Cameroonian truck drivers have accused security escorts in the troubled Central African Republic (CAR) this week of abandoning the convoys when they were attacked by rebels. The drivers say hundreds of trucks are stuck in Cameroon until C.A.R. and U.N. authorities can better guarantee their safety.
Drivers say hundreds of trucks are stranded in the eastern town of Garoua Boulay, on the border with the Central African Republic, unable to deliver needed goods due to poor security.
Troops from the C.A.R. and the U.N.'s Multidimensional Integrated Stabilization Mission, MINUSCA, have been providing security escorts for the convoys.
But the head of Cameroon's Land Freight Transportation Bureau, El Hadj Oumarou, says this week there have been four rebel attacks on convoys traveling to the C.A.R. capital, Bangui.
Oumarou says all strategies put in place to protect trucks, truck drivers, and goods on C.A.R. territory should be reviewed," said Oumarou. "He says just this week some (escort) troops fled heavy shooting from C.A.R. rebels and abandoned drivers and their trucks between Garoua Boulaye and Bangui. Oumarou says some of the drivers were wounded, some goods diverted, and all trucks went back to Cameroon.
Idrissou Manga, an official with the Cameroon Truck Drivers Union in Garoua Boulaye, said nine drivers received minor injuries.
He said more than 900 trucks stationed in Garoua Boulaye are refusing to transport humanitarian aid to Bangui until the security situation is improved.
Manga spoke from Garoua Boulay via a messaging app.
He says his trade union is for Cameroonian drivers. But, because of the hardship in Garoua Boulaye, Manga says they have decided to extend a hand of fellowship to drivers from the Central African Republic and Chad. He says the union gives the truckers food, water and toiletries.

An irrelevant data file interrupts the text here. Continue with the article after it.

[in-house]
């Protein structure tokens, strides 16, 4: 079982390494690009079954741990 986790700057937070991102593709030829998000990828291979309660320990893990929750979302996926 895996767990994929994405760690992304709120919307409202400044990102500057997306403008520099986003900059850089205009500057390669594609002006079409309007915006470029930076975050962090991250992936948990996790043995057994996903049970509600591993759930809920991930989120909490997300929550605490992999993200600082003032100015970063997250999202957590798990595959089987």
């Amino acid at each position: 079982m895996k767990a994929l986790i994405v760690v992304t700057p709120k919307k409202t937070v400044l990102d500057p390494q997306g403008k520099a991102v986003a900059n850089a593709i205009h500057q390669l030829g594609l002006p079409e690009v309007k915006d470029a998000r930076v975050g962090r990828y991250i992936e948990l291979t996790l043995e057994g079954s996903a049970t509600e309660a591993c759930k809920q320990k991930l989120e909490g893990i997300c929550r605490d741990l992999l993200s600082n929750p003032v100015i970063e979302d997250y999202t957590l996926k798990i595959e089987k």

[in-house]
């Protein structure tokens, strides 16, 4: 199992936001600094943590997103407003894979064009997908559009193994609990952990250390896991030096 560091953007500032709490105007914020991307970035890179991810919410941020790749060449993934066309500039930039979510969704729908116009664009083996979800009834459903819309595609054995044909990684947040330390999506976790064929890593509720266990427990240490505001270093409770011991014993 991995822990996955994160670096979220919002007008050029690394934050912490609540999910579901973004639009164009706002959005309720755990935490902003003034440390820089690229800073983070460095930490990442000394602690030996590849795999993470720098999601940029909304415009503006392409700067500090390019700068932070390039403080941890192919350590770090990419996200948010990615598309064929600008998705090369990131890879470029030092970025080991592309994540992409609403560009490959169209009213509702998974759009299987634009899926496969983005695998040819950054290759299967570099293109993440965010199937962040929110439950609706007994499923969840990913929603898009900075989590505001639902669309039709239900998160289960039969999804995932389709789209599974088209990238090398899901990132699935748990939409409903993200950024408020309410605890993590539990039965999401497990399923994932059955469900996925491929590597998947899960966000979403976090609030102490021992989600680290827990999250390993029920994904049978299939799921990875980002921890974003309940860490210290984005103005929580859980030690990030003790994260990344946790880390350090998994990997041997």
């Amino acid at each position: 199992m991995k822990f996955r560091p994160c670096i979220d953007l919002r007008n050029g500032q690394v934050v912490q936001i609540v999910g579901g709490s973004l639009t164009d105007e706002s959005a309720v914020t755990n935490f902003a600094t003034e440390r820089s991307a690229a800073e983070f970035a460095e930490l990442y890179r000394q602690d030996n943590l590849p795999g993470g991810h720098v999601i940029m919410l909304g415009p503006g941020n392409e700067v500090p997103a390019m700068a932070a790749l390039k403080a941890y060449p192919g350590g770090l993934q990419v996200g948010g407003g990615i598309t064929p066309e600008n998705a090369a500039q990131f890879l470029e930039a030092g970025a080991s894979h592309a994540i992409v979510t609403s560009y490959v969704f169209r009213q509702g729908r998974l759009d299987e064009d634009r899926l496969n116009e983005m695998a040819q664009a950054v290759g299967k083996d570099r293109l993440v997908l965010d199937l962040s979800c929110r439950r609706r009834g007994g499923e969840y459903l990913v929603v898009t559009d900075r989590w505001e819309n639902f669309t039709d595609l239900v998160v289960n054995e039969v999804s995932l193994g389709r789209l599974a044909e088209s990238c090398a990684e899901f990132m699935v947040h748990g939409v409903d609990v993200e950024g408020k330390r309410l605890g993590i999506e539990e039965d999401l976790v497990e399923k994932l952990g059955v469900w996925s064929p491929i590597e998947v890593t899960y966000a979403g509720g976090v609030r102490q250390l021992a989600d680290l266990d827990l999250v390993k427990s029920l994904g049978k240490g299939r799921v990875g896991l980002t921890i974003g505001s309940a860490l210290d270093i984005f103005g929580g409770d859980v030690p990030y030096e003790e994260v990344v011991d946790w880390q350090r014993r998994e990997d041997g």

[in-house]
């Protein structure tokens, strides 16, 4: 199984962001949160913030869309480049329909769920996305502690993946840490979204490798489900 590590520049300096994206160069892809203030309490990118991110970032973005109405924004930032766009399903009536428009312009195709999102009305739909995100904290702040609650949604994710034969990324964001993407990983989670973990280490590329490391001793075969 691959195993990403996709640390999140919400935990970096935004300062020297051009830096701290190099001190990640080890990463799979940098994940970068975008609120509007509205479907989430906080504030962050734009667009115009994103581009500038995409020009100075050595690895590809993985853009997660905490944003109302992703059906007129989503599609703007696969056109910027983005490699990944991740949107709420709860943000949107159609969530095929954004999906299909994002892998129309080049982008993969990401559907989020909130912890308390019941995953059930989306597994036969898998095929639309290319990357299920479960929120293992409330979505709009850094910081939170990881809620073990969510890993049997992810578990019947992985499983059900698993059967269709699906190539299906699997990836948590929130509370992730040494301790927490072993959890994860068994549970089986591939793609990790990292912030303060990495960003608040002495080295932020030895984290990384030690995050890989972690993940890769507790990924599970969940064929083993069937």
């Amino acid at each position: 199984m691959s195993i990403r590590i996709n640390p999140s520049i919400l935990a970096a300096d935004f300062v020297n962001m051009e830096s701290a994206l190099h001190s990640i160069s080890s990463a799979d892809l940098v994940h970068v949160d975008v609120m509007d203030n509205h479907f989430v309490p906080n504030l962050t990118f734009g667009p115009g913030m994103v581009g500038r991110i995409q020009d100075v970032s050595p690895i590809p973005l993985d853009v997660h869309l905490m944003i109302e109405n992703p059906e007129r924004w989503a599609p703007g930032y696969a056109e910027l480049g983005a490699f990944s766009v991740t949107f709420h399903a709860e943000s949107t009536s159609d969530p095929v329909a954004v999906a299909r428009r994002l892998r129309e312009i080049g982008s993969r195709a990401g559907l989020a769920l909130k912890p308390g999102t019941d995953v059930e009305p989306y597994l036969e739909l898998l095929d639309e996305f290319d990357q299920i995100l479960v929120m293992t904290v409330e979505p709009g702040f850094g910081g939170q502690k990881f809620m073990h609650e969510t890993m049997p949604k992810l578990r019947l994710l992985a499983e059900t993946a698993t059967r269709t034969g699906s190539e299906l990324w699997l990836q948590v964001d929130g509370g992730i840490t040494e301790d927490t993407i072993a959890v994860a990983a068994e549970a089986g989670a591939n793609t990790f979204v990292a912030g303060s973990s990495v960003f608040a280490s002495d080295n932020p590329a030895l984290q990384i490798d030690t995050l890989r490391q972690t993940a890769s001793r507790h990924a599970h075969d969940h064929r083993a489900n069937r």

The C.A.R. minister of Transport and Civil Aviation, Arnaud Djoubaye-Abazene, visited Cameroon this week to assess the transport situation.
After meeting Monday with Cameroon’s transport minister, Jean Ernest Messina Ngale Bibehe, he denied C.A.R. or UN troops had abandoned the convoys.
But he admitted it was possible there were what he called “tactical withdrawals.”
Abazene says President Faustin-Archange Touadera has taken appropriate measures to stop the rebels, who are contesting his victory in the December 27 election, from creating havoc in the C.A.R.," Abazene said. "He says with the support of C.A.R. partners like Russia, Rwanda, and UN troops, many rebels have been neutralized. Abazene says security has been assured in most C.A.R. towns but there are still some pockets of resistance that the forces will handle. He says drivers should trust the C.A.R. government.
Abazane said in spite of the fresh attacks, a convoy of humanitarian and commercial supplies from Cameroon had reached Bangui this week.
He assured Cameroon’s truckers that adequate security measures have been taken.
A spokesperson for the U.N. peacekeeping mission did not respond to a request for comment. But, in a press release this week MINUSCA acknowledged some challenges to escorting the drivers.
The U.N. this week said the volatile security situation in the C.A.R. was hampering aid deliveries and causing a steady rise in the price of staple foods since December.
The U.N.’s refugee agency (UNHCR) says by February 16, about 110,000 Central Africans had fled the violence that erupted from the December 27 elections.
The UNHCR says 6,100 C.A.R. civilians fled to Cameroon, 7,400 to Chad, 4,300 to Congo, and 92,000 to the Democratic Republic of Congo.
The C.A.R. accuses former president Francois Bozize, whose candidacy for the presidential election was rejected, of attempting a coup.
He denies organizing December rebel attacks, which were repelled by U.N. troops.